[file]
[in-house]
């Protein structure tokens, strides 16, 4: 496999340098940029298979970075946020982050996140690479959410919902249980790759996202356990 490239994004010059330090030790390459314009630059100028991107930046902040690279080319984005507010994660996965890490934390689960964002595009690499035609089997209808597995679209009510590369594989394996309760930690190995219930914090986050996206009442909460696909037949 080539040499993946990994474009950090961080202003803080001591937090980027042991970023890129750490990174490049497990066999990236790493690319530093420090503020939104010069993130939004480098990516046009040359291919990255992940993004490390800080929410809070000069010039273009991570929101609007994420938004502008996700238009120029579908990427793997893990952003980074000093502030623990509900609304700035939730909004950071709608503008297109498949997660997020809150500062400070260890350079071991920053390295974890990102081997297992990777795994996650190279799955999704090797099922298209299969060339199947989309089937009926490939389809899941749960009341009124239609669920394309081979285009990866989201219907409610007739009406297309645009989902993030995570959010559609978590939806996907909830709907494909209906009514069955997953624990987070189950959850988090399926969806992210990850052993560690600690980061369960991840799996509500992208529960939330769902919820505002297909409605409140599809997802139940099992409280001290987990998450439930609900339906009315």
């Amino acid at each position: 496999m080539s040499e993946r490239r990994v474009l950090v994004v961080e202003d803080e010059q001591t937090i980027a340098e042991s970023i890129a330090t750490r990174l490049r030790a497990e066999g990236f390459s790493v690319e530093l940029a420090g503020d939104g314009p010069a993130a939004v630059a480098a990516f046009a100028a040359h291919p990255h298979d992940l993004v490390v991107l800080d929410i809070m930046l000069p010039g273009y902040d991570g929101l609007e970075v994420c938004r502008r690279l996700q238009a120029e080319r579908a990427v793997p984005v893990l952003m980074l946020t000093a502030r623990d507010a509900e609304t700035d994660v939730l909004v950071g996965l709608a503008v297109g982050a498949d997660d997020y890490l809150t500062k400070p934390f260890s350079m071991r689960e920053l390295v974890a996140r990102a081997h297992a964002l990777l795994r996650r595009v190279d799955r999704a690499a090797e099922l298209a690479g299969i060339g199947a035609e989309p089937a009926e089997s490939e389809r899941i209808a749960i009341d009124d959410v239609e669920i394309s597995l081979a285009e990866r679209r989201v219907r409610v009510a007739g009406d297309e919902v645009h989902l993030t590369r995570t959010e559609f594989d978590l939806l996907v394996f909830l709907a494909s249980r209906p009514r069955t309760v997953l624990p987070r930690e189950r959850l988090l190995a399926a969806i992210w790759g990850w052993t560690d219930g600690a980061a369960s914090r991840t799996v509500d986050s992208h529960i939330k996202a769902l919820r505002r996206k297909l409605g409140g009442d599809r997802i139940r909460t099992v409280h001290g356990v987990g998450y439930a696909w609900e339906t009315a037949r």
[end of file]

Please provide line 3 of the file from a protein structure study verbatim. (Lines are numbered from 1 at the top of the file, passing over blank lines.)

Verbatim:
């Amino acid at each position: 496999m080539s040499e993946r490239r990994v474009l950090v994004v961080e202003d803080e010059q001591t937090i980027a340098e042991s970023i890129a330090t750490r990174l490049r030790a497990e066999g990236f390459s790493v690319e530093l940029a420090g503020d939104g314009p010069a993130a939004v630059a480098a990516f046009a100028a040359h291919p990255h298979d992940l993004v490390v991107l800080d929410i809070m930046l000069p010039g273009y902040d991570g929101l609007e970075v994420c938004r502008r690279l996700q238009a120029e080319r579908a990427v793997p984005v893990l952003m980074l946020t000093a502030r623990d507010a509900e609304t700035d994660v939730l909004v950071g996965l709608a503008v297109g982050a498949d997660d997020y890490l809150t500062k400070p934390f260890s350079m071991r689960e920053l390295v974890a996140r990102a081997h297992a964002l990777l795994r996650r595009v190279d799955r999704a690499a090797e099922l298209a690479g299969i060339g199947a035609e989309p089937a009926e089997s490939e389809r899941i209808a749960i009341d009124d959410v239609e669920i394309s597995l081979a285009e990866r679209r989201v219907r409610v009510a007739g009406d297309e919902v645009h989902l993030t590369r995570t959010e559609f594989d978590l939806l996907v394996f909830l709907a494909s249980r209906p009514r069955t309760v997953l624990p987070r930690e189950r959850l988090l190995a399926a969806i992210w790759g990850w052993t560690d219930g600690a980061a369960s914090r991840t799996v509500d986050s992208h529960i939330k996202a769902l919820r505002r996206k297909l409605g409140g009442d599809r997802i139940r909460t099992v409280h001290g356990v987990g998450y439930a696909w609900e339906t009315a037949r």